Anthropology: Feminist methodologies for the science of man?

Rayna Rapp

    Research output: Chapter in Book/Report/Conference proceedingChapter

    Abstract

    In the 1920s, while teaching anthropology in London, Bronislaw Malinowski, one of the truly great figures in modern Anglo-American anthropology, was asked for a definition of the field. A group of feminist physical anthropologists and primatologists joined Sally Slocum in exploring the social implications of maternal-infant bonding; protolanguage acquisition through protokinship; and the relative lateness and minor significance of large-scale game hunting in the evolutionary record. Sexuality has also assumed increasing importance in the work of feminist anthropologists and anthropologically minded historians. Donna Haraway’s “Manifesto for Cyborgs” reproaches both Marxists and feminists for taking the objects of nineteenth-century classical social theory-production and reproduction-as eternal verities. New technologies may have the capacity to transform the image of woman from a longsuffering madonna to a more self-centered agent of quality control on the assembly line of reproduction. And many groups of women have access to a technology that simultaneously offers progress and social control.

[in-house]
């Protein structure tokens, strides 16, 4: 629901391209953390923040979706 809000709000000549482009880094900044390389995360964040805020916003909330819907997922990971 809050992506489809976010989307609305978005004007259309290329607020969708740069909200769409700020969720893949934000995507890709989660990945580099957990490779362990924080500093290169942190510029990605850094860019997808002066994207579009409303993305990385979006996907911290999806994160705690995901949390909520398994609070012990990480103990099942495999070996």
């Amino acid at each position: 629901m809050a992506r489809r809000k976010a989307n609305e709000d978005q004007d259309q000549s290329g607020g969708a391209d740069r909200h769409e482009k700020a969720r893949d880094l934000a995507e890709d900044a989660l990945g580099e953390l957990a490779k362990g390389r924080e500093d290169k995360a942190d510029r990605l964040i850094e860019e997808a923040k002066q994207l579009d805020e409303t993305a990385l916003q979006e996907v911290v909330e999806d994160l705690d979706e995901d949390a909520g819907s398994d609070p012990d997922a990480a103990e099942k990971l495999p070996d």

Original languageEnglish (US)
    Title of host publicationRevolutions in Knowledge
    Subtitle of host publicationFeminism in the Social Sciences
    PublisherTaylor and Francis
    Pages79-90
    Number of pages12
    ISBN (Electronic)9781000238181
    ISBN (Print)0813305845, 9780367286002
    DOIs
    StatePublished - Jan 1 2019

    ASJC Scopus subject areas

    • Social Sciences(all)

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